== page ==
Risk and Penalties To Employers Who Fail To Provide Sexual Harassment Prevention Training in NY

Some employers want to know if they can chose to take the penalty and forego the NY required sexual harassment prevention training, policy and complaint form. Here is a cost benefit analysis explanation that you should read before making such a terrible decision.

The fines can be huge, although that isn't even the start of an explanation of the problems that an employer will face if they choose to forgo compliance with Labor Law 201-g (i.e., training their employees, providing a sexual harassment prevention policy, and offering a complaint form). Please understand that the penalties are applied per a provision of the law violated and not by an employer who violates, in general, as a single penalty. Therefore, each employee can represent at least 3 violations. The fines start at $100 per employee for the first violation and goes up from there (fines go up per number of violations such as not training, not providing a sexual harassment prevention policy and not supplying a complaint form with fines being compounded per employee).  So for a mid size company, fines can be in the tens to hundreds of thousands of dollars. We recommend taking a look at Labor Law 213 to understand further. When reading, you will learn that the real risk is that violating the Labor Law is chargeable with a misdemeanor and possible imprisonment.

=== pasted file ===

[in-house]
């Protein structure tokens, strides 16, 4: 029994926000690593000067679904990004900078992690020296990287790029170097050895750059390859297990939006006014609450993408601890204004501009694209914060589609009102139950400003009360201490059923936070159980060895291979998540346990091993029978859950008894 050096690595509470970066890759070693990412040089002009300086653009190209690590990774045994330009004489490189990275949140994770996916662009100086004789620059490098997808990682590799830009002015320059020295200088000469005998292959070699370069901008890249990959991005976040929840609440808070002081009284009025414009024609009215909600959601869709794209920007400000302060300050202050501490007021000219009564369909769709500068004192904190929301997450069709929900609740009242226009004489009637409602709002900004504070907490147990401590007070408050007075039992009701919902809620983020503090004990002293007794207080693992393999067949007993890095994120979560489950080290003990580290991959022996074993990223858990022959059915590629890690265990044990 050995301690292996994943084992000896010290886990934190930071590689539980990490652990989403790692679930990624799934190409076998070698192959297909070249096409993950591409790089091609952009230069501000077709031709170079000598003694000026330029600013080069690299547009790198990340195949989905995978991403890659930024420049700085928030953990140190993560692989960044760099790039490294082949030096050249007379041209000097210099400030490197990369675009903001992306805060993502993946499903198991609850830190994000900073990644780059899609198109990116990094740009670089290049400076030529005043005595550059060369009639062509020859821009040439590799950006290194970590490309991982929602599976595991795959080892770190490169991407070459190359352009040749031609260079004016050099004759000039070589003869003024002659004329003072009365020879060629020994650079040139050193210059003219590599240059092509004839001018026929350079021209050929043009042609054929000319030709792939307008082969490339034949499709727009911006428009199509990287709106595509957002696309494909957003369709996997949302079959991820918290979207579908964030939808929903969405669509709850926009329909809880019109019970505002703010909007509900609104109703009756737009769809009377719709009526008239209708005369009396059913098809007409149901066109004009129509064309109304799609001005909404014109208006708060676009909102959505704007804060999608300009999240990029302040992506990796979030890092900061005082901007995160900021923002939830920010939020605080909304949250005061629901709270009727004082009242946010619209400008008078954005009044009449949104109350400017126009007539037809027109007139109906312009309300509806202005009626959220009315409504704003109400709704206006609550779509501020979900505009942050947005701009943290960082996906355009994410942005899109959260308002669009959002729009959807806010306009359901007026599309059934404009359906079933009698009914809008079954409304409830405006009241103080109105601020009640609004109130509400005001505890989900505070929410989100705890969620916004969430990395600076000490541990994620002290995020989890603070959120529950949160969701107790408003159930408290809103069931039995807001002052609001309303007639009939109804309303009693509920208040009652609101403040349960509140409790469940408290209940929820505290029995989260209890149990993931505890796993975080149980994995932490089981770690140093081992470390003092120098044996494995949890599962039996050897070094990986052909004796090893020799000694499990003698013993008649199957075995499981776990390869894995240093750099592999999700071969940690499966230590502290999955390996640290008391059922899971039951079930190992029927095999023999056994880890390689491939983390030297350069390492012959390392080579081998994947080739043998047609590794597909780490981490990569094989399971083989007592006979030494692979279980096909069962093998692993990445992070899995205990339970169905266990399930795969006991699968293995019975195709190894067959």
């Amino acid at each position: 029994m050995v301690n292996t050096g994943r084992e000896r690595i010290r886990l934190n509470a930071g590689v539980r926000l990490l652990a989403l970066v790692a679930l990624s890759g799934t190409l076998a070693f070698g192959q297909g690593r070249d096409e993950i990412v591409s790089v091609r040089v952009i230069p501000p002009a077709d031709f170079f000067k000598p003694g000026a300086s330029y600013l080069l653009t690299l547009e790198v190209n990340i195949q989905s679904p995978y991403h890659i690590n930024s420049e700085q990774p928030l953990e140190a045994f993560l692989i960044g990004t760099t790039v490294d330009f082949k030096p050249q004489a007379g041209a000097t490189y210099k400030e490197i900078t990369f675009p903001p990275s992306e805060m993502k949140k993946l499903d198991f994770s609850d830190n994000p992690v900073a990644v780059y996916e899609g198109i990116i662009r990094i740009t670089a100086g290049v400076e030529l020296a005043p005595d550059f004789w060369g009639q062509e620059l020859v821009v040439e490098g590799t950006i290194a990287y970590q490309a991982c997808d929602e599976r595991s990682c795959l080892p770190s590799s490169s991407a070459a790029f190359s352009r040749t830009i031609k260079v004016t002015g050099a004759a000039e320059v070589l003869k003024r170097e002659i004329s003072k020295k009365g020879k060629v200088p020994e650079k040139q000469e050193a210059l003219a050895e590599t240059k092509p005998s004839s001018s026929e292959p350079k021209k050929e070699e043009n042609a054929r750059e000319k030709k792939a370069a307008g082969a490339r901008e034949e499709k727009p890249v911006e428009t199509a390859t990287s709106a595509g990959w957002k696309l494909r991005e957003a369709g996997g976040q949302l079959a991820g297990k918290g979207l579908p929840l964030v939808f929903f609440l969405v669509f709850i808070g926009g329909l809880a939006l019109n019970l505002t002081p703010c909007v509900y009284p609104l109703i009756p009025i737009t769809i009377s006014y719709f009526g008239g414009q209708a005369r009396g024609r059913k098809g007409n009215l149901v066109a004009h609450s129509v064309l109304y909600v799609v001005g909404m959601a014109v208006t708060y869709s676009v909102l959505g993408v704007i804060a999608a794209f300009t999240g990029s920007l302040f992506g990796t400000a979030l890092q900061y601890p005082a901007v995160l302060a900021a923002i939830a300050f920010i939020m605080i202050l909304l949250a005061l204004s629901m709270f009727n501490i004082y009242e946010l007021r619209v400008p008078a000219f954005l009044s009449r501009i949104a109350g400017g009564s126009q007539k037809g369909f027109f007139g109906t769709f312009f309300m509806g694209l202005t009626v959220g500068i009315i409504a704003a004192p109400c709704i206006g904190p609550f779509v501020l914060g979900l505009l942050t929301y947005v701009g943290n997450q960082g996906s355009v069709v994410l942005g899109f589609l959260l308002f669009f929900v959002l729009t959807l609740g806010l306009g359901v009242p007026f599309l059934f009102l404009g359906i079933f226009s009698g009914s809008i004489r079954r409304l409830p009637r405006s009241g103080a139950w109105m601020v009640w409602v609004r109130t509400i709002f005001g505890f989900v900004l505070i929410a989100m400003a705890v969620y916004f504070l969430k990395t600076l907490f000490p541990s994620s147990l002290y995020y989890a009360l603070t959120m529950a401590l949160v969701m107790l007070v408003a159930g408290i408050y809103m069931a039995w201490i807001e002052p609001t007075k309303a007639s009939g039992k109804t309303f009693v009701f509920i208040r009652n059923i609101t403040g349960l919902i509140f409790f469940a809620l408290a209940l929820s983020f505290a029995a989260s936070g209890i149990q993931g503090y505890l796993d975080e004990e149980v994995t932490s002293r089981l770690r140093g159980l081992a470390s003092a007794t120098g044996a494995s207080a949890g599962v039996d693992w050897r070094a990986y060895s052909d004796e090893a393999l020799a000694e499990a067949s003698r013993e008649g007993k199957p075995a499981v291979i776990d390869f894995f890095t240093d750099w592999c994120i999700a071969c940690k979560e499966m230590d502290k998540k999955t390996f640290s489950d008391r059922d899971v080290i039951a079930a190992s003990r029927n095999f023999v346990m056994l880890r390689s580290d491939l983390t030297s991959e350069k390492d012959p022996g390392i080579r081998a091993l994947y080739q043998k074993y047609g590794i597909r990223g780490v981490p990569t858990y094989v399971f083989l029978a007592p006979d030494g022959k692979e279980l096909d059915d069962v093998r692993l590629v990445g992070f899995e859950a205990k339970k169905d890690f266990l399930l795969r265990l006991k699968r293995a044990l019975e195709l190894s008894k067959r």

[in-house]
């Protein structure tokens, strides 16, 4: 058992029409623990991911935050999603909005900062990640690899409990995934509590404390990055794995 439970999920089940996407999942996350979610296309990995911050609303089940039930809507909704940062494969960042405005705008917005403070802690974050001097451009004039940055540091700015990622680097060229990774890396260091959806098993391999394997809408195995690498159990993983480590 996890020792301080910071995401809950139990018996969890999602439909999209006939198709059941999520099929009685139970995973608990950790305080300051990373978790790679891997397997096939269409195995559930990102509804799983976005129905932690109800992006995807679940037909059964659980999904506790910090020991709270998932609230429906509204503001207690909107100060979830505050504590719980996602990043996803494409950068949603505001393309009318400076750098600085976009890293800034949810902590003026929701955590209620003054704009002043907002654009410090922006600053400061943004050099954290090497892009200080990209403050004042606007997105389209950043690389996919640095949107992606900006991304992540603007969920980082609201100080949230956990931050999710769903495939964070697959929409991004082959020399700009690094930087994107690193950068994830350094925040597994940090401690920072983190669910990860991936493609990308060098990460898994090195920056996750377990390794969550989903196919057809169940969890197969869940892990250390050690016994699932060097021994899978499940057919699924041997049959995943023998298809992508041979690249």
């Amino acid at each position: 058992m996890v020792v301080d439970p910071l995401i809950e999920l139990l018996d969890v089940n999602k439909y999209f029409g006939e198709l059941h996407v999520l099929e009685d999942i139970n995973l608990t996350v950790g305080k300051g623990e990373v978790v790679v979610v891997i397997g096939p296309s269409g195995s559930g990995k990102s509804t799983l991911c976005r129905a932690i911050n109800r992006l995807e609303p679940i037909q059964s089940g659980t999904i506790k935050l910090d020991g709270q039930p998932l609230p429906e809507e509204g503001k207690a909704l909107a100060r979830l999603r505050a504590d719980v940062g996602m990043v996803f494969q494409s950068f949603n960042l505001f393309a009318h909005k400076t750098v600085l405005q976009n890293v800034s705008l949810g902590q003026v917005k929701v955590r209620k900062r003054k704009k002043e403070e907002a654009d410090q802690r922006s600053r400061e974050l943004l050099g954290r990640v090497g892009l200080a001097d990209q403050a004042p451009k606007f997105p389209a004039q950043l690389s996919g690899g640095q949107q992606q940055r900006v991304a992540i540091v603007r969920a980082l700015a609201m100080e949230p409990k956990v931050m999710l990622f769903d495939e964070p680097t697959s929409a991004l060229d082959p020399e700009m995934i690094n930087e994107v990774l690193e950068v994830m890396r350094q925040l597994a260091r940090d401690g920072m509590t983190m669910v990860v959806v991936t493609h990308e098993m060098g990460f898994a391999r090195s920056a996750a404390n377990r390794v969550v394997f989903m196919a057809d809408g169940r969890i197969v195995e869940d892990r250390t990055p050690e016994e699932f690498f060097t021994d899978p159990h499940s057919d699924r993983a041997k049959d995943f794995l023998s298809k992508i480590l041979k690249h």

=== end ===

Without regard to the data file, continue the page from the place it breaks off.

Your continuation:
Beyond these surface Labor Law penalties, failure to train / have a policy / provide a complaint form will be catastrophic to an employer in defending a sex discrimination lawsuit because 2 important defenses will be lost, including:
  1. The Kolstad v. American Dental Association Affirmative Defense, which avoids punitive damages.
  1. The Burlington Industries Inc. v. Ellerth & Faragher v. City of Boca Raton Affirmative Defense, which avoids an employer being liable for a hostile work environment created by a supervisor if harassment doesn't result in a tangible employment action (e.g., denial of raise / promotion).
Beyond the loss of these defenses, it will be nearly impossible for any attorney, no matter how skilled, to defend a lawsuit where an employer willfully failed to comply with a law designed to prevent the very experience complained of by the victim in the first instance. Imagine the opening statements at a trial: